The State argues that the search here was valid even though the statute authorizing the search was unconstitutional. It asserts that the search and seizure made in "good faith" reliance on section 5-401(e), which at the time had not been declared to be unconstitutional, were valid regardless of the fact that the statute was subsequently found to be unconstitutional. The State, in essence, attempts to compare the present case to Michigan v. DeFillippo (1979), 443 U.S. 31, 61 L.Ed.2d 343, 99 S.Ct. 2627, where the Supreme Court upheld an arrest and search made pursuant to an ordinance which was subsequently found to be invalid.
In DeFillippo, a Detroit ordinance made it unlawful for any person stopped by police to refuse to identify himself and produce evidence of his identity. The defendant was stopped pursuant to the statute. When he gave police a false identity, he was arrested and searched. Drugs were discovered in one of defendant's pockets and he was charged with possession of a controlled substance. The Michigan Court of Appeals declared the ordinance unconstitutional and ordered that the evidence seized during defendant's arrest be suppressed. The Supreme Court reversed, holding that the arrest based on probable cause and in good-faith reliance on the ordinance was valid, despite the subsequent determination that the ordinance was unconstitutional. The court concluded that any search that was conducted incident to the arrest also was valid. 443 U.S. 31, 35-38, 61 L.Ed.2d 343, 348-50, 99 S.Ct. 2627, 2630-32.
In holding the search constitutional, however, the Supreme Court in DeFillippo distinguished between substantive laws, which define criminal offenses, and procedural laws, which directly authorize searches. An arrest and search conducted pursuant to a substantive law, like the Detroit ordinance, will be upheld, provided the officer has probable cause to make the arrest and he relied on the statute in good faith. In contrast, an arrest and search made pursuant to a procedural statute, not yet declared unconstitutional, and which authorizes unlawful searches, will not be upheld, even though the arrest and search were made in good-faith reliance on the statute. (443 U.S. 31, 39, 61 L.Ed.2d 343, 351, 99 S.Ct. 2627, 2633; see, e.g., Torres v. Puerto Rico (1979), 442 U.S. 465, 61 L.Ed.2d 1, 99 S.Ct. 2425 (search of airport luggage pursuant to statute that authorized such searches without a warrant and without probable cause violates fourth amendment); see generally Comment, Constitutional Law: Search and Seizure The Role of Police Officer Good Faith in Substantive Fourth Amendment Doctrine (1980), 55 Wn. L. Rev. 849, 865-66.) The court continues to utilize the substantive-procedural dichotomy in determining whether a search conducted pursuant to a statute was valid. United States v. Leon (1984), 468 U.S. 897, 911-12, 82 L.Ed.2d 677, 691, 104 S.Ct. 3405, 3415-16; see, e.g., Ybarra v. Illinois (1979), 444 U.S. 85, 62 L.Ed.2d 238, 100 S.Ct. 338.
Section 5-401(e), unlike the Detroit ordinance in DeFillippo, did not define a substantive criminal offense. Rather, it directly authorized warrantless searches. Thus, section 5-401(e) is included in the category of statutes which the Supreme Court has defined as procedural. Any good-faith reliance on such a statute will not cure an otherwise illegal search. See, e.g., Almeida-Sanchez v. United States (1973), 413 U.S. 266, 37 L.Ed.2d 596, 93 S.Ct. 2535; Sibron v. New York (1968), 392 U.S. 40, 20 L.Ed.2d 917, 88 S.Ct. 1889; Berger v. New York (1967), 388 U.S. 41, 18 L.Ed.2d 1040, 87 S.Ct. 1873.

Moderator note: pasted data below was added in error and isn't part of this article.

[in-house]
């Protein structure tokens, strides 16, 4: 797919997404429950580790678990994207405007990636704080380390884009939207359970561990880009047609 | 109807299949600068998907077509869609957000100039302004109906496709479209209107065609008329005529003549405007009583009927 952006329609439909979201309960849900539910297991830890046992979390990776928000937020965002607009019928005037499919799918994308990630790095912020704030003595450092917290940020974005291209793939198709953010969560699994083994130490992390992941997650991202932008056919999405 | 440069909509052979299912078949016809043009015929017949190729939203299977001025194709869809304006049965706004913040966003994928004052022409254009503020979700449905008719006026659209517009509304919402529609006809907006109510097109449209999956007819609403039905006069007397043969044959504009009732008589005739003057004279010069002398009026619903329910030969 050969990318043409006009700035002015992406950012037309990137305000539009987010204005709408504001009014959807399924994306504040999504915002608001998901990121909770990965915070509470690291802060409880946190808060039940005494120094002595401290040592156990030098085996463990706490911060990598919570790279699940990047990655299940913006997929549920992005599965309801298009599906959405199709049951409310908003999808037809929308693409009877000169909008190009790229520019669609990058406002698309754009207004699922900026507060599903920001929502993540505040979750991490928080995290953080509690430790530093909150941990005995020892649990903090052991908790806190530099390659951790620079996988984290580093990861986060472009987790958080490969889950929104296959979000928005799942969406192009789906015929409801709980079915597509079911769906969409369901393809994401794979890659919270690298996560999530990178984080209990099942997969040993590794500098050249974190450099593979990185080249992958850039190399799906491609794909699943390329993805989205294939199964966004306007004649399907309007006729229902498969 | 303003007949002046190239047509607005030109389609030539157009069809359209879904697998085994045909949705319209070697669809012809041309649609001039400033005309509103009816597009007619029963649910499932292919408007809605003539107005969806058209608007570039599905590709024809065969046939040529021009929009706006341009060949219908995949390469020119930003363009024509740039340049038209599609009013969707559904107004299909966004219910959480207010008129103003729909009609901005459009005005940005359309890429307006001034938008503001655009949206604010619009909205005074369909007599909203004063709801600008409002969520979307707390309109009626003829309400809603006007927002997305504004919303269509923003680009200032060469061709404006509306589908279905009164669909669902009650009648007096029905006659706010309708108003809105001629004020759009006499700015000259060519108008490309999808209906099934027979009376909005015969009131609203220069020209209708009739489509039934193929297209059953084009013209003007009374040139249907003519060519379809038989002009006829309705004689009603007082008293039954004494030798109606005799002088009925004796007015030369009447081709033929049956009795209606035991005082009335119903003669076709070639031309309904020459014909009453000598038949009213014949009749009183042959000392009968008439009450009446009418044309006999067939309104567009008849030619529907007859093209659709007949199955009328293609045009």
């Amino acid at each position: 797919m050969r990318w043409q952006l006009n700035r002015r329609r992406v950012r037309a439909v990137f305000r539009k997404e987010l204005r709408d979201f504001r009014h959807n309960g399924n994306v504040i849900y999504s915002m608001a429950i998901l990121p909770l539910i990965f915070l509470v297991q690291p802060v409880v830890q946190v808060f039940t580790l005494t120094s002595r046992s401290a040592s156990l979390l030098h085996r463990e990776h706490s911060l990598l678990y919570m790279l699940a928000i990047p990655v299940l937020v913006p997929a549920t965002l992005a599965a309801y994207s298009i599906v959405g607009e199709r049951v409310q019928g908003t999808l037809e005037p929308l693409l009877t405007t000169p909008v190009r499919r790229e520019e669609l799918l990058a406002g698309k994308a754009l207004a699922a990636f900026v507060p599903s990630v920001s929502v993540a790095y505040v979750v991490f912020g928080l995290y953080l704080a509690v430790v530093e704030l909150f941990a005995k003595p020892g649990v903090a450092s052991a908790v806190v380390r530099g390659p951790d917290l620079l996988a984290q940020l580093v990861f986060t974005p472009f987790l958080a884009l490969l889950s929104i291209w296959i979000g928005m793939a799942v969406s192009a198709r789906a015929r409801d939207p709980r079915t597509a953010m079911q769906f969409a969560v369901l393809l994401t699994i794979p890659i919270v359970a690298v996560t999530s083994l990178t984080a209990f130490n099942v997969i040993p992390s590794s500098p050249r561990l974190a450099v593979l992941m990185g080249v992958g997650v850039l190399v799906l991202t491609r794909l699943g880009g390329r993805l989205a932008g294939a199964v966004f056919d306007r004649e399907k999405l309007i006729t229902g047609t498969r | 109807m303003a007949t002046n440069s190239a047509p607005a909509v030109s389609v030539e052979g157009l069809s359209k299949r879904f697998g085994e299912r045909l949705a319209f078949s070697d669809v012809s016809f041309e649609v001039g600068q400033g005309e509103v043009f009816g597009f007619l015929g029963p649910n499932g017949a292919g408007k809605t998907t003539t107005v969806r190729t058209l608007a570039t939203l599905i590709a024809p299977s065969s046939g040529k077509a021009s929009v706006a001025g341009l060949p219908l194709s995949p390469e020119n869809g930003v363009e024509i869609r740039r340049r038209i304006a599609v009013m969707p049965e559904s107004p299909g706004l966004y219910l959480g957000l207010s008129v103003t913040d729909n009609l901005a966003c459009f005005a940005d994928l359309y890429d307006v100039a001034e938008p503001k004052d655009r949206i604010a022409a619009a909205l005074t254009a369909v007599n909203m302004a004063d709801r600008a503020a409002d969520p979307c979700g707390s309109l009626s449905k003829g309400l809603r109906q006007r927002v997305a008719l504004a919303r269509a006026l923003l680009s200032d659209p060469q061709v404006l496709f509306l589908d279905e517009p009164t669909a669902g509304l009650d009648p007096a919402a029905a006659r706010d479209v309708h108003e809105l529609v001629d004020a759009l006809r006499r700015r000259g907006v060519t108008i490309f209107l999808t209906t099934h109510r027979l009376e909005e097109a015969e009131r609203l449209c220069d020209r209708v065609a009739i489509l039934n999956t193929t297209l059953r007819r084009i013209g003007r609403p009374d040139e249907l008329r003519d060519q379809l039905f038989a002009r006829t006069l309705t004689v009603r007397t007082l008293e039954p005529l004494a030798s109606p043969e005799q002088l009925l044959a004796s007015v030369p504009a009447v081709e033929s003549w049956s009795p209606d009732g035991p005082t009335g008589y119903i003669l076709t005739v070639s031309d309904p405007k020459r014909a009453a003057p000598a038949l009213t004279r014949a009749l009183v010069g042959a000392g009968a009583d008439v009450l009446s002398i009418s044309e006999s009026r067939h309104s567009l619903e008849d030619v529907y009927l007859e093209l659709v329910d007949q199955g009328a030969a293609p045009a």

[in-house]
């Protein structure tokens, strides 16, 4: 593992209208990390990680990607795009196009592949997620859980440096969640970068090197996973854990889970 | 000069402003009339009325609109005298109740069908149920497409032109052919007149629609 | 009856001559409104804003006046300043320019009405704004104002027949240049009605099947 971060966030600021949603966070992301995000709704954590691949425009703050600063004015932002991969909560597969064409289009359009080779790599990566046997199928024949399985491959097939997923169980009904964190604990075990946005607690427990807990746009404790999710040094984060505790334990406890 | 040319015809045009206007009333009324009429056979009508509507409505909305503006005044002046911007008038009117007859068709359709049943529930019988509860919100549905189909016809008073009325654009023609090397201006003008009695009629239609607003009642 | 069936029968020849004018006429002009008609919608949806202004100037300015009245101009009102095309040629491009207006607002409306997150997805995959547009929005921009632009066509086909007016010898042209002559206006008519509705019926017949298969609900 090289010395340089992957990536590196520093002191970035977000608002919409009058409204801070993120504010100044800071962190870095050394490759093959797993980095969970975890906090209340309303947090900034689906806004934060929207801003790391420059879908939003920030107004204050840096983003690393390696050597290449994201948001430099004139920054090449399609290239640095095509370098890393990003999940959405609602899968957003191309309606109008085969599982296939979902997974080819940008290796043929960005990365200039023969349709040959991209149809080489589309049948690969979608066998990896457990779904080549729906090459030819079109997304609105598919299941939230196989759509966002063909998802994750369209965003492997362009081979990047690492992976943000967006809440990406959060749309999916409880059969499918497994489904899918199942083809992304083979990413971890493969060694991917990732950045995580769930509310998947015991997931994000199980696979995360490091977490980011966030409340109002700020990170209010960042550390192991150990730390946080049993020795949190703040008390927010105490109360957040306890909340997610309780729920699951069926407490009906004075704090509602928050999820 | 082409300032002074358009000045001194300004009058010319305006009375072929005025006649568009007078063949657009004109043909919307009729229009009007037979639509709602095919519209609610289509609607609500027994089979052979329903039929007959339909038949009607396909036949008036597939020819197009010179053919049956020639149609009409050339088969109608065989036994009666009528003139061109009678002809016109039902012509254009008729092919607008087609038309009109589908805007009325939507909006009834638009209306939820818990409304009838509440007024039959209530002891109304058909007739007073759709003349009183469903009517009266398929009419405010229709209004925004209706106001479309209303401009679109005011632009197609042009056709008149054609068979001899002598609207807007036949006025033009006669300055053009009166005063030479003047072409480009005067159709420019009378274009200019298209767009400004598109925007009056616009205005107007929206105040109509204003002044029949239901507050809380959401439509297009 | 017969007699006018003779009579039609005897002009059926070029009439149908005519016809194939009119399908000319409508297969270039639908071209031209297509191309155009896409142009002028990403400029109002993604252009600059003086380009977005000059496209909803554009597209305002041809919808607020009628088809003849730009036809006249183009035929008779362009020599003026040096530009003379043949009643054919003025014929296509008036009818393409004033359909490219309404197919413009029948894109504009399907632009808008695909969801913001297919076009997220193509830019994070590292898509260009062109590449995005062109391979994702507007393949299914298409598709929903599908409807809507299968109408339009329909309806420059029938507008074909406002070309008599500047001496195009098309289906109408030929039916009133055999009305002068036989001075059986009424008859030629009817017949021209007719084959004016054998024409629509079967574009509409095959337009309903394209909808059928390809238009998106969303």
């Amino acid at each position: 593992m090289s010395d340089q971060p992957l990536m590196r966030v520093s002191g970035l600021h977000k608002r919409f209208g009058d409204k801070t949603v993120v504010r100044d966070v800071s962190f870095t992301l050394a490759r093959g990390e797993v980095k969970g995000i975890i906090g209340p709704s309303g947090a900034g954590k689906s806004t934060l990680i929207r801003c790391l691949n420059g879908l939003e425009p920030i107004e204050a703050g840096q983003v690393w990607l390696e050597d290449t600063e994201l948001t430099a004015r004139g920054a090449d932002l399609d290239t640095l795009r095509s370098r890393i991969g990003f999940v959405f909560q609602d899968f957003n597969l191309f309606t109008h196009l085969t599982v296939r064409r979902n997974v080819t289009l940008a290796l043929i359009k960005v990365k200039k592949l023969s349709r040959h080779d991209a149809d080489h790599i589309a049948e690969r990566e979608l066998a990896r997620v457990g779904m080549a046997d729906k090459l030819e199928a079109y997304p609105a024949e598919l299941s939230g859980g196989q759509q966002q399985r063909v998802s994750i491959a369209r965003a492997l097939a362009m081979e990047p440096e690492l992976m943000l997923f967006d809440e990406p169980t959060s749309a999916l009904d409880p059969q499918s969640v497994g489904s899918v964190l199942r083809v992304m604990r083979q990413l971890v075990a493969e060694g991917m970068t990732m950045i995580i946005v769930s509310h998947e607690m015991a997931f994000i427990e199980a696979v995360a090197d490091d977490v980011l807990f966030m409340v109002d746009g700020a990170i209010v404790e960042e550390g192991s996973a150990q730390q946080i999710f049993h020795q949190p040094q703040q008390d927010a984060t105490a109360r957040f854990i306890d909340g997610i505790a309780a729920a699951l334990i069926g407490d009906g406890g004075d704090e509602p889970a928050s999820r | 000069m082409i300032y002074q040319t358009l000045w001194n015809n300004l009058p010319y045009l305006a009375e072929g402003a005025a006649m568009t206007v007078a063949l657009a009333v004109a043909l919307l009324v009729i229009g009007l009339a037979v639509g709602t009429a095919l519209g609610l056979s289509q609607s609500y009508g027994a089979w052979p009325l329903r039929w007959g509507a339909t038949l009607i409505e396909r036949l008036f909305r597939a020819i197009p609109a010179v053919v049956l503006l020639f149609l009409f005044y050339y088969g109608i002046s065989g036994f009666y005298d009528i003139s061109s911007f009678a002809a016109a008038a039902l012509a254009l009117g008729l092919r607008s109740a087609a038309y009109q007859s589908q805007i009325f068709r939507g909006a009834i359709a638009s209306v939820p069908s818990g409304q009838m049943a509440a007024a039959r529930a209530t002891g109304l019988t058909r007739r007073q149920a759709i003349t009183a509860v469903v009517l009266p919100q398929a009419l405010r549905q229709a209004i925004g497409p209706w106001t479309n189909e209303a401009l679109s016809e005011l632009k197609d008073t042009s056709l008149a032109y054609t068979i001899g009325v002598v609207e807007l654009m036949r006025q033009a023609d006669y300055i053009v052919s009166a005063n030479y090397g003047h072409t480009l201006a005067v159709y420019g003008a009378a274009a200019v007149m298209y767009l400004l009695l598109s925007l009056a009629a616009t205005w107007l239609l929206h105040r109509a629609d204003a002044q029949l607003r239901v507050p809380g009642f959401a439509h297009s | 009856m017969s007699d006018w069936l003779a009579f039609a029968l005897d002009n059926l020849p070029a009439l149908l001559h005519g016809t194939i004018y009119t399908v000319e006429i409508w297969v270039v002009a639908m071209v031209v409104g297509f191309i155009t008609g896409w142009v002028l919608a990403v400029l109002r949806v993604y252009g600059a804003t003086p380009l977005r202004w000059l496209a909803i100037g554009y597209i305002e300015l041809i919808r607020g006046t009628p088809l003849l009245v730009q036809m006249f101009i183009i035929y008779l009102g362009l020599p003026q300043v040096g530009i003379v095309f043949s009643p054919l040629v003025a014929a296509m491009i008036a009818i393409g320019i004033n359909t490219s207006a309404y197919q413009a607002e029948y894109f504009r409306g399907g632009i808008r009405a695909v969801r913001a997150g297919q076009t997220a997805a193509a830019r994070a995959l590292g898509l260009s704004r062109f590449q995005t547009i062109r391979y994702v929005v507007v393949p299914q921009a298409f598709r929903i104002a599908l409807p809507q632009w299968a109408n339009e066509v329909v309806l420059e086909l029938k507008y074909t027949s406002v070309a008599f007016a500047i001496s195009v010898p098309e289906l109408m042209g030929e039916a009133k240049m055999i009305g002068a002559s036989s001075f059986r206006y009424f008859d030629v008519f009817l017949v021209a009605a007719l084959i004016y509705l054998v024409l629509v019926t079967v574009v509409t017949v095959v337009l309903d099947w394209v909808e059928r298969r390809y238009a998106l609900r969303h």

The State also contends that defendant Lucas validly consented to the search of the Action Iron premises. A search conducted with a defendant's valid consent does not violate the fourth amendment. The validity of a consent search depends on whether the consent was voluntarily given. (People v. Bean (1981), 84 Ill.2d 64, 69.) The rule for determining the voluntariness of a consent to search is that it must be shown that consent was not the result of duress or coercion, express or implied, but was in fact freely given. (Schneckloth v. Bustamonte (1973), 412 U.S. 218, 248, 36 L.Ed.2d 854, 875, 93 S.Ct. 2041, 2059.) Whether consent has been voluntarily given is a question of fact to be determined by the trial court, and that determination will be accepted by the reviewing court unless it is clearly unreasonable. People v. DeMorrow (1974), 59 Ill.2d 352, 358.
The search here commenced when Officer McNally entered the Action Iron premises and ordered Lucas to produce the license and records required to be kept under section 5-401(a). He testified that he entered the premises solely on the basis of section 5-401(e), which we have today held to be invalid. He did not have a warrant or probable cause. None of the defendants consented to his entering the premises. Nor does the State contend that Lucas voluntarily consented to inspection of the records. The State instead argues that Lucas consented to a continuation of the search after the officer had entered the premises and inspected the records. Based on the fact that Lucas purportedly consented midway through the search, and other factors, the trial court concluded that Lucas' consent was involuntary. It determined that Lucas had merely acquiesced to what he thought the officer had a right to do under section 5-401(e). Our review of the record convinces us that the trial court's determination was not unreasonable. The trial court made its decision after considering all the facts surrounding the search. Such a factual determination is entitled to deference by the reviewing court. See People v. DeMorrow (1974), 59 Ill.2d 352, 358.
For the reasons given, the circuit court's order granting defendants' motion to suppress is affirmed.